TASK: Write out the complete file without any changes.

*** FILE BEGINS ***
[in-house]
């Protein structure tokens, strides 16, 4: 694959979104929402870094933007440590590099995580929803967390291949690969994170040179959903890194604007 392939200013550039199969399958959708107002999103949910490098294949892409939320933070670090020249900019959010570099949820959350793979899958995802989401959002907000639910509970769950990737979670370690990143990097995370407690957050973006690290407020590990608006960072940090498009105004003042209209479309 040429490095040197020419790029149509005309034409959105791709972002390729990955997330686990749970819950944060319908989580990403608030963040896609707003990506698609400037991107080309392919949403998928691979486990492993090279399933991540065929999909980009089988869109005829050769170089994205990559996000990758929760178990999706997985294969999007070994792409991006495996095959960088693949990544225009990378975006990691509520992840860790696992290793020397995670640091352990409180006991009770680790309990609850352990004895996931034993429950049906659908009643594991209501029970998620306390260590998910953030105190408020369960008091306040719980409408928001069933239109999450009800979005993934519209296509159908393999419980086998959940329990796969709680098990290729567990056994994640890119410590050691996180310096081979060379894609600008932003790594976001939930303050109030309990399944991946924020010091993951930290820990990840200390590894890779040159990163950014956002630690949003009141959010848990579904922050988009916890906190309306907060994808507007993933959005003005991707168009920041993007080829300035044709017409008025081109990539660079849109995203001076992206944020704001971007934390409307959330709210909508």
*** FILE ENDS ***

[in-house]
């Protein structure tokens, strides 16, 4: 694959979104929402870094933007440590590099995580929803967390291949690969994170040179959903890194604007 392939200013550039199969399958959708107002999103949910490098294949892409939320933070670090020249900019959010570099949820959350793979899958995802989401959002907000639910509970769950990737979670370690990143990097995370407690957050973006690290407020590990608006960072940090498009105004003042209209479309 040429490095040197020419790029149509005309034409959105791709972002390729990955997330686990749970819950944060319908989580990403608030963040896609707003990506698609400037991107080309392919949403998928691979486990492993090279399933991540065929999909980009089988869109005829050769170089994205990559996000990758929760178990999706997985294969999007070994792409991006495996095959960088693949990544225009990378975006990691509520992840860790696992290793020397995670640091352990409180006991009770680790309990609850352990004895996931034993429950049906659908009643594991209501029970998620306390260590998910953030105190408020369960008091306040719980409408928001069933239109999450009800979005993934519209296509159908393999419980086998959940329990796969709680098990290729567990056994994640890119410590050691996180310096081979060379894609600008932003790594976001939930303050109030309990399944991946924020010091993951930290820990990840200390590894890779040159990163950014956002630690949003009141959010848990579904922050988009916890906190309306907060994808507007993933959005003005991707168009920041993007080829300035044709017409008025081109990539660079849109995203001076992206944020704001971007934390409307959330709210909508």